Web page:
Students and leaders across sectors explore innovative solutions to preparing youth for disrupted economy
OTTAWA – More than 80 university, public service, business and civil society leaders convened with student entrepreneurs and innovators at Univation, a national forum co-hosted by Universities Canada and the Rideau Hall Foundation, in Ottawa February 5 and 6.
Against the backdrop of increasing digital change and technological disruption, Univation participants explored the challenges and opportunities for preparing Canada’s next generation of leaders and innovators. The forum showcased the interdisciplinary approaches Canadian universities and partners are taking to innovate in teaching, learning and discovery, student access and success, experiential learning and entrepreneurial learning – to equip graduates for success in a rapidly changing global knowledge economy.
“The challenges and opportunities before us are significant in this age of disruption,” said Paul Davidson, president of Universities Canada. “Automation and technology are radically changing the skills needed by our future workforce, and universities are meeting this challenge with the growth of new interdisciplinary programs. I’m encouraged by the discussions at Univation, which have shown how universities and partners in business and civil society can scale up existing approaches and work together to unleash the potential of our next generation, to foster a more innovative, inclusive and prosperous Canada.”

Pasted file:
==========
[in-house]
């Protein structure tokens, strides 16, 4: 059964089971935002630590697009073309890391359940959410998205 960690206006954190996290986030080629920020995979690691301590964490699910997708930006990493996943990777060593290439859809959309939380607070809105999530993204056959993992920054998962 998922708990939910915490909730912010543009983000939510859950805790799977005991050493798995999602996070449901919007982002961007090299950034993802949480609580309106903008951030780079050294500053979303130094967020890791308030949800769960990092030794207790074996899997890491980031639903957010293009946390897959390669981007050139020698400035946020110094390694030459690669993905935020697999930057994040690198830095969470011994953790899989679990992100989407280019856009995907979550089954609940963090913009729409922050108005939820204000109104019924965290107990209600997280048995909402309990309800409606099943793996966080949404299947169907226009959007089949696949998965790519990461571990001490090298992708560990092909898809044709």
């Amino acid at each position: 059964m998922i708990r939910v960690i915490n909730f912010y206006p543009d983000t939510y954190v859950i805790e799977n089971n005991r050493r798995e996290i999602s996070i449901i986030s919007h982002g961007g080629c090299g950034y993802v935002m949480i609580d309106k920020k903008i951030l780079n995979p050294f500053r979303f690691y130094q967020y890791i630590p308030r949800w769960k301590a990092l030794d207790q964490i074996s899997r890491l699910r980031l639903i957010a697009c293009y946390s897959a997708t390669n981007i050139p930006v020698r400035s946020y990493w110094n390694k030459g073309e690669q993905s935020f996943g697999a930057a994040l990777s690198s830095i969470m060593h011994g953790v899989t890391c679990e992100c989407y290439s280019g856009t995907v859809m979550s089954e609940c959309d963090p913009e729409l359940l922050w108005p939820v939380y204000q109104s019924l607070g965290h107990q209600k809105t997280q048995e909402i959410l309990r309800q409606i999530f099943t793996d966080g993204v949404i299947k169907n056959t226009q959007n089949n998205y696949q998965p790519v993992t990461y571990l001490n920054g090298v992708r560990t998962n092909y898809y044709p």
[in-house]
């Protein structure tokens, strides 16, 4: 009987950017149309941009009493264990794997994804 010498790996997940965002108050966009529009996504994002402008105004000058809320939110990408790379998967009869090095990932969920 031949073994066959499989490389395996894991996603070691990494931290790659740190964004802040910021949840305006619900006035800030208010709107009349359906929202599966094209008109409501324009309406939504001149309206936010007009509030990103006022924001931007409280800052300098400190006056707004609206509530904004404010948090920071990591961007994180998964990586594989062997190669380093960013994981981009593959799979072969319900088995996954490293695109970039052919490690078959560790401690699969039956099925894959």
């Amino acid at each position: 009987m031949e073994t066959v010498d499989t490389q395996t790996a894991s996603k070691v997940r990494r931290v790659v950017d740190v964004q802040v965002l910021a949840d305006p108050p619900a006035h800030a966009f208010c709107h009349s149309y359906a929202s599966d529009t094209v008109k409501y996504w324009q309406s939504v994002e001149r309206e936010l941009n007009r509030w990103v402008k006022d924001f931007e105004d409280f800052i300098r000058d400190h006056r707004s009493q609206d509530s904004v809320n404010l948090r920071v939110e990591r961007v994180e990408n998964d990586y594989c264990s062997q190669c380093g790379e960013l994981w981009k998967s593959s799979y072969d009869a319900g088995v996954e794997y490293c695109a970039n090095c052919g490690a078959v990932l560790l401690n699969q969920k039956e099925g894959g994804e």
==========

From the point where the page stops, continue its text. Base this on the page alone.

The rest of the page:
“Meeting the needs of Canada’s future economy will require our educational system to innovate in substantial ways. Rideau Hall Foundation is pleased to support connections between the university leaders, students and private and not-for-profit partners to advance the conversation about how to lead those changes, to support a culture of innovation in Canada,” said Scott Haldane, Rideau Hall Foundation president and CEO.
A highlight was a keynote address by Sethuraman Panchanathan, executive vice-president and chief research and innovation officer at Arizona State University, who spoke of ASU’s success in building a culture of innovation and entrepreneurship among students. Dr. Panchanathan was founding director of the Visual Computing and Communications Laboratory at the University of Ottawa from 1990-97. Sean Mullin, executive director of the Brookfield Institute for Innovation + Entrepreneurship, also shared his thoughts on how technological change and automation will change the world of work.
The event closed with reflections from undergraduate student participants on how universities, employers and civil society can help prepare future leaders.
“Students are hungry to find meaning in their work – whether it’s through internships, school or their communities,” said McMaster University student Alyssia Jovellanos.
Univation is the second in a new series of national conferences led by the Rideau Hall Foundation to promote a culture of innovation in Canada.
To learn more about Univation’s guest speakers and sessions, visit the event website.
To learn more about the Rideau Hall Foundation’s activities to support Canada’s culture of innovation, visit rhf-frh.ca or innovationculture.ca.
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